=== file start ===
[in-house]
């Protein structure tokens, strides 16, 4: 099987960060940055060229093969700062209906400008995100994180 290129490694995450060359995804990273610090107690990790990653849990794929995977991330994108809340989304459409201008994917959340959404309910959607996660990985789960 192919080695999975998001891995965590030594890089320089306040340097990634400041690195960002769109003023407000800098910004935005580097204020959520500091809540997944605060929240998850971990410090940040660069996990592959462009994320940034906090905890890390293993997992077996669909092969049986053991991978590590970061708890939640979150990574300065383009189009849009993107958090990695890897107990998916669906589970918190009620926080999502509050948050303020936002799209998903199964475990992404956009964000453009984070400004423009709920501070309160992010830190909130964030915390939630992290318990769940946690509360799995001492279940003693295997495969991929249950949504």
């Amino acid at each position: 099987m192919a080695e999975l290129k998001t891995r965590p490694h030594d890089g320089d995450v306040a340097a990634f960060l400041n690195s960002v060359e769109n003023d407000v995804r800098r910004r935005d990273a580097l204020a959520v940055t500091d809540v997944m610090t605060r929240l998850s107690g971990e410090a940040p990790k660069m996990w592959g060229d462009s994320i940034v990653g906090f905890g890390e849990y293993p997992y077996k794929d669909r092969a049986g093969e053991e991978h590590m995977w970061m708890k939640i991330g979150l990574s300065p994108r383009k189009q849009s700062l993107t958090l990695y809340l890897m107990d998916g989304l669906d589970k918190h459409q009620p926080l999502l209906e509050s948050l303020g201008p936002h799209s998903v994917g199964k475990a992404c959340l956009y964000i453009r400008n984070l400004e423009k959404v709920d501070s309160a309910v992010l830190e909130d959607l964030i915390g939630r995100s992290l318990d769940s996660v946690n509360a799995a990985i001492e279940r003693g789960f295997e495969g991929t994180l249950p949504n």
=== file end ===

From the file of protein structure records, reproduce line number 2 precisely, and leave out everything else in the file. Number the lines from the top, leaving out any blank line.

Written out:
């Protein structure tokens, strides 16, 4: 099987960060940055060229093969700062209906400008995100994180 290129490694995450060359995804990273610090107690990790990653849990794929995977991330994108809340989304459409201008994917959340959404309910959607996660990985789960 192919080695999975998001891995965590030594890089320089306040340097990634400041690195960002769109003023407000800098910004935005580097204020959520500091809540997944605060929240998850971990410090940040660069996990592959462009994320940034906090905890890390293993997992077996669909092969049986053991991978590590970061708890939640979150990574300065383009189009849009993107958090990695890897107990998916669906589970918190009620926080999502509050948050303020936002799209998903199964475990992404956009964000453009984070400004423009709920501070309160992010830190909130964030915390939630992290318990769940946690509360799995001492279940003693295997495969991929249950949504």